My dad was a guitar player. He was just doing it for fun. He bought a guitar at a pawn shop when he and my mom first got married. That was the first guitar that I learned how to play, because it was kind of in the corner of the house. I asked them if I could play it. Music was just kind of like a fun thing that was always there, and I’m grateful for that.
Q. Tell me about the livestream concept you had in July and how that came together. I think that’s an original approach.
A. It was such a bright thought during this really weird horrible time. I knew that with this EP release I wanted to have some kind of live component, because I think I really discovered myself as an artist on the road touring. I wanted to show my fans that part of me even in a time we didn’t have live music.
I had played The Troubadour. It was one of the last shows I played opening up for James Arthur in late 2019, right before the pandemic. That show really stuck out in my mind.
I had moved to LA last October and was thinking about where I could do a fun livestream show, and The Troubadour came to my mind. It’s one of my favorite venues in this city. We called them up to see how outrageous it would be to try to pull it off. They were so accommodating, kind and so eager to do things as a venue with everything being so dead show-wise.
We went in there and I worked up a set that evolved around the new EP, and I got to play with my bandmates again. The show tells the story of the EP and hopefully just provides some kind of hope or bright spot for all of us that are craving live music.
It was incredible being in the Troubadour. Being in a venue like that is always an amazing experience. We were playing with no audience, and I realized you can be in the coolest venues, you can have your band, you can do the show — but without the audience it really doesn’t mean much.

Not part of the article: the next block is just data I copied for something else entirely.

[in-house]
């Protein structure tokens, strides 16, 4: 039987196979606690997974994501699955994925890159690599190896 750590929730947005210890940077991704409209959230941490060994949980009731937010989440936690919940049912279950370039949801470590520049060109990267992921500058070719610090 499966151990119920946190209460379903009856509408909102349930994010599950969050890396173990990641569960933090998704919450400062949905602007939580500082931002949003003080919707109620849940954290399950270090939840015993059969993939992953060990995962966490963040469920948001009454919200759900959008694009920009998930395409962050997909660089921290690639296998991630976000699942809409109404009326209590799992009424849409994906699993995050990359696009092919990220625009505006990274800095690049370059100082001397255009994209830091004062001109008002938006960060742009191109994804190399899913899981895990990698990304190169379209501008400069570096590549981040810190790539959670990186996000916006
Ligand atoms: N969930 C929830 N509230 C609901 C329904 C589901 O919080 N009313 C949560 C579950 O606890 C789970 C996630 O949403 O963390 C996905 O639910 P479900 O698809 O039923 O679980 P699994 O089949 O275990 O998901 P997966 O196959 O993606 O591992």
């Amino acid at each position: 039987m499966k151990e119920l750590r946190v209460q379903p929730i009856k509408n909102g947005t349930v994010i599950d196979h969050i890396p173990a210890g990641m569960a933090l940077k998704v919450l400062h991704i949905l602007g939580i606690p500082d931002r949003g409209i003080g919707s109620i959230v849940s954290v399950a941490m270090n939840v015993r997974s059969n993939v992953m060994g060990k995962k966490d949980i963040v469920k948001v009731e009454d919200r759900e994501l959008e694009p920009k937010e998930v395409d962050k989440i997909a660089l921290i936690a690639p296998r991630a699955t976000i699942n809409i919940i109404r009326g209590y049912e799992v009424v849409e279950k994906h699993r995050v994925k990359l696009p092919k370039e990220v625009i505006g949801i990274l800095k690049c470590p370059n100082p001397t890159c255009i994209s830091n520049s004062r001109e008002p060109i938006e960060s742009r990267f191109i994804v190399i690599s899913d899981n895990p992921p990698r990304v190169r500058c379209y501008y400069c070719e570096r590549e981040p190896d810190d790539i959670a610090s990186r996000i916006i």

Q. It’s like singing in your car.
A. Live music is an experience for everyone, performer and audience. I think it was good. It just wasn’t what it’s supposed to be. It was supposed to be all of us in that room experiencing it together.
Q. What advice would you offer to artists just starting out?
A. Oh, I love this question. I would say write, write, write. If you’re a songwriter, singer or whatever your particular musical interest is, do it as much as you can without burning out. Be healthy about it. Just know your stuff and lean into the offers you receive.
Think about what you want. I think that was a really big thing for me in the beginning. What do I wanna do? What kind of songs do I wanna write? Do I wanna be on a record label? All of those desires and dreams can be big.
I never dreamed I would find a record label or even have an opportunity to do that. But I did allow myself to dream, and that sounds kind of cheesy, but I do think that really is kind of a driving force in an industry that’s sometimes hard to navigate. Just allow yourself to think about what you want. I would encourage new artists to really go for it and do it and dream.
Larry May is the owner of CD Cellar record store on Noble Street in downtown Anniston.